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Meredith: Well, we're so glad that you're here, and everybody loves you here in Myrtle Beach. You're a South Carolina boy, too?
Charlie: Mm-hmm (affirmative).
Meredith: So anytime that you come here, everyone's like, "Yay! Charlie's in town." And then you also come to Monday After the Masters and the crowd loves you there. So you're very popular in our area and we're very thankful that you're out here today at Dustin's Tournament, the World Junior Championship. Tell us why you participate in this event.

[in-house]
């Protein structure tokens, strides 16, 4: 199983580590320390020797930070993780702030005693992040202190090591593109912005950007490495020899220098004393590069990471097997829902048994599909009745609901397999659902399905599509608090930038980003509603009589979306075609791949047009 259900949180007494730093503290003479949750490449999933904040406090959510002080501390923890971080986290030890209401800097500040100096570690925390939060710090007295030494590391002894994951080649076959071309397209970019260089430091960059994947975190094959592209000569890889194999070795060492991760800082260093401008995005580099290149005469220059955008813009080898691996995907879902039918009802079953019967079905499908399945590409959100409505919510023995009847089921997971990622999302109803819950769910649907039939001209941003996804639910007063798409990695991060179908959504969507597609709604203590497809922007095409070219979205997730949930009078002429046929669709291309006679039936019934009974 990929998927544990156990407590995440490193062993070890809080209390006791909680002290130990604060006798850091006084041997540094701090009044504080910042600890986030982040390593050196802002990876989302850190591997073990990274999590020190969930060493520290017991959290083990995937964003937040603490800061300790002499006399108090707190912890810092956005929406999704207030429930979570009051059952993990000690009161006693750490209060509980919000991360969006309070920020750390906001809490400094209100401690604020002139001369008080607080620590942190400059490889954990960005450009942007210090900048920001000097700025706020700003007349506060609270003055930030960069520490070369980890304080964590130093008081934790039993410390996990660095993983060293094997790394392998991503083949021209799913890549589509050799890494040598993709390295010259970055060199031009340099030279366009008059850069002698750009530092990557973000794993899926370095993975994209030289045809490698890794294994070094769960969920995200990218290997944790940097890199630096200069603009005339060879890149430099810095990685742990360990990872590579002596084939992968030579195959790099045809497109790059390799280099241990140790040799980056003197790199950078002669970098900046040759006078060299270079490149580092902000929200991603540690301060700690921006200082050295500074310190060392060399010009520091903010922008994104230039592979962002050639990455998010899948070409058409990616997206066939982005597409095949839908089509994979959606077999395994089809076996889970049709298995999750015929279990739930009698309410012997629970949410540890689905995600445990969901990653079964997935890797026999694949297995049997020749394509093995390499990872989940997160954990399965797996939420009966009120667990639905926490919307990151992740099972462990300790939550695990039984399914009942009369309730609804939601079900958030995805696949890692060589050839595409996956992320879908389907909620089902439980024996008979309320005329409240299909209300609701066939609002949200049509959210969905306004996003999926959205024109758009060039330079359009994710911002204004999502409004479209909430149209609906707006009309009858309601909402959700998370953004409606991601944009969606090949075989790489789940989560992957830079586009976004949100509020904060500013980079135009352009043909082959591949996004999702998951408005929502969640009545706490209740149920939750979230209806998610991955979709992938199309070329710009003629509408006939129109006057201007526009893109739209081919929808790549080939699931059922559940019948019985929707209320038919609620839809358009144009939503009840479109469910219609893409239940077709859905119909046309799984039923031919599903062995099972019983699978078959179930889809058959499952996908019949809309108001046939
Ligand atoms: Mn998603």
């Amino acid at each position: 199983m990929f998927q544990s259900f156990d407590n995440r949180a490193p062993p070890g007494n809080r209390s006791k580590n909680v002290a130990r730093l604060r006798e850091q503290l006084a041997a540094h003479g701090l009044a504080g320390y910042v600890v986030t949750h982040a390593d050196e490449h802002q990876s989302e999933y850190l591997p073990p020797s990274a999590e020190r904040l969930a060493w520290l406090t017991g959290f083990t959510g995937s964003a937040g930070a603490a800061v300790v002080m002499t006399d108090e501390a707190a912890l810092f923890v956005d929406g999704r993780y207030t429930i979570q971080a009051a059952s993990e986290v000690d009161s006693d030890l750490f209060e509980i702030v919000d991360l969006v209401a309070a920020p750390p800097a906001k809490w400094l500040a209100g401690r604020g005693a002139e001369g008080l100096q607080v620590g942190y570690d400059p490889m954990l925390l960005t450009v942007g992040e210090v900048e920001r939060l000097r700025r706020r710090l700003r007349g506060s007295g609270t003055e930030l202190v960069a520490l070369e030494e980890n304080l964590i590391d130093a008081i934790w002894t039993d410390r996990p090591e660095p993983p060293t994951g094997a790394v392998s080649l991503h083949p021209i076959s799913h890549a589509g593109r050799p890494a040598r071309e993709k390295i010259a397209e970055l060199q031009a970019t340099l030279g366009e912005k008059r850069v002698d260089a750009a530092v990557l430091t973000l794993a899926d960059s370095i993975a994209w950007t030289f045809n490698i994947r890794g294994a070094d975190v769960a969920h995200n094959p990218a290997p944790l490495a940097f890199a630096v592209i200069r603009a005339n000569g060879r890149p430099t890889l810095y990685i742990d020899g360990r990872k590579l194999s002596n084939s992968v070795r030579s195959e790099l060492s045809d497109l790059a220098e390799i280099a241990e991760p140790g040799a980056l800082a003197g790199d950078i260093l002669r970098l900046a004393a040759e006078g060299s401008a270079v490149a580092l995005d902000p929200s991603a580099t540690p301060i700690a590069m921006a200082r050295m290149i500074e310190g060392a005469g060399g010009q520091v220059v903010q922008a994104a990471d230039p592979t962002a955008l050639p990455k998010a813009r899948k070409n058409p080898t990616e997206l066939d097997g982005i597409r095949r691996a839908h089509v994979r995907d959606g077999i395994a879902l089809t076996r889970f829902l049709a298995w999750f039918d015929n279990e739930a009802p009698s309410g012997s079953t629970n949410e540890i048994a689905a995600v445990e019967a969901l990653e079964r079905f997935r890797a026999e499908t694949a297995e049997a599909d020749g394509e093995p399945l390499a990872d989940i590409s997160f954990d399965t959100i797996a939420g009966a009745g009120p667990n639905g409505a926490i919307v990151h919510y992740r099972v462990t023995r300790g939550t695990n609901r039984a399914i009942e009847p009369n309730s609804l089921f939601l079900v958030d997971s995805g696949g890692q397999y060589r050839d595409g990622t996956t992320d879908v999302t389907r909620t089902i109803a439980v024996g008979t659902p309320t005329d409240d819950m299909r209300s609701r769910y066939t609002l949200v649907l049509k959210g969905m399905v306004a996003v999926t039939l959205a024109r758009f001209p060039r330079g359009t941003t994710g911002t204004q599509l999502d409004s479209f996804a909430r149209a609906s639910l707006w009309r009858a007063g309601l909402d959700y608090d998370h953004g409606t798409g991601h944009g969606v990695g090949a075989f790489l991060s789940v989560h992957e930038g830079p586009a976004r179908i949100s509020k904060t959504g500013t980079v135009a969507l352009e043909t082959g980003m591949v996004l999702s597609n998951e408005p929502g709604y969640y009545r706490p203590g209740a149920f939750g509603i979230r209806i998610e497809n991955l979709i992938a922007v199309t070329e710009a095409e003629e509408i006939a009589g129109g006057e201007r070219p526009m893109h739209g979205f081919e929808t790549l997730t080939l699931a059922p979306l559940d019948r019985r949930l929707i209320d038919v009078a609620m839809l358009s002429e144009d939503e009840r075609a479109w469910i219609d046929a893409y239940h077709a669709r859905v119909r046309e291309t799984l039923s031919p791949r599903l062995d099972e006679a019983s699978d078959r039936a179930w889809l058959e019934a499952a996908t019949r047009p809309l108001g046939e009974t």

Charlie: Well, first off, South Carolina's been great to me. I'm a product of the public school system here, and South Carolina had a wonderful school in Fort Mill, which is just south of Charlotte. Now it's sort of been absorbed by Charlotte. When I was growing up there, going into Charlotte was a big deal. It was like eight miles away. But I had wonderful teachers and coaches up there, and the junior golf programs here, Happ Lathrop is generally who I was dealing with. Happ, I think just retired, although Happ will never retire. But South Carolina has been huge in the world of junior golf, and from not a big state population-wise. But the state gave me all the tools to go out and make a living for myself and my family, first playing, and now talking about it. I don't have any family in the state anymore. I'm originally from Tennessee. That's where I was born. All my family is back there. So I don't get back here that much to visit family. But Myrtle Beach and golf and all the tie ins here, I still feel like when I come here, I'm coming home. As I said, I'm just grateful for the experience I had growing up here that equipped me to get out in the world and be an adult and put food on the table.